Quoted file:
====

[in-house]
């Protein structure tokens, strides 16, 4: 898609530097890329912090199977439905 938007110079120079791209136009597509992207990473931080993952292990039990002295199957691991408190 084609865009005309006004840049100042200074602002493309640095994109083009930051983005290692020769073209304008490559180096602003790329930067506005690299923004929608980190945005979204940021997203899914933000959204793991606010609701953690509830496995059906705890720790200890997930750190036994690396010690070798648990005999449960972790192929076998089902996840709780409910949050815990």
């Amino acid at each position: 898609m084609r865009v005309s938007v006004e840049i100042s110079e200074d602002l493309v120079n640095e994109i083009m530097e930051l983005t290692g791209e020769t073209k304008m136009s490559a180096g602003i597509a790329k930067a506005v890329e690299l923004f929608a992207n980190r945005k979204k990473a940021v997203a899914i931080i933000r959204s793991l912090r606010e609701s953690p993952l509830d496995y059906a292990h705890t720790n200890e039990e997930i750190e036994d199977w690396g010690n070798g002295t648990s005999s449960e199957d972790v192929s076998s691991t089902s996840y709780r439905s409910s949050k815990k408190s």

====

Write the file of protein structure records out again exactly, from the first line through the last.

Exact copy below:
[in-house]
């Protein structure tokens, strides 16, 4: 898609530097890329912090199977439905 938007110079120079791209136009597509992207990473931080993952292990039990002295199957691991408190 084609865009005309006004840049100042200074602002493309640095994109083009930051983005290692020769073209304008490559180096602003790329930067506005690299923004929608980190945005979204940021997203899914933000959204793991606010609701953690509830496995059906705890720790200890997930750190036994690396010690070798648990005999449960972790192929076998089902996840709780409910949050815990």
């Amino acid at each position: 898609m084609r865009v005309s938007v006004e840049i100042s110079e200074d602002l493309v120079n640095e994109i083009m530097e930051l983005t290692g791209e020769t073209k304008m136009s490559a180096g602003i597509a790329k930067a506005v890329e690299l923004f929608a992207n980190r945005k979204k990473a940021v997203a899914i931080i933000r959204s793991l912090r606010e609701s953690p993952l509830d496995y059906a292990h705890t720790n200890e039990e997930i750190e036994d199977w690396g010690n070798g002295t648990s005999s449960e199957d972790v192929s076998s691991t089902s996840y709780r439905s409910s949050k815990k408190s």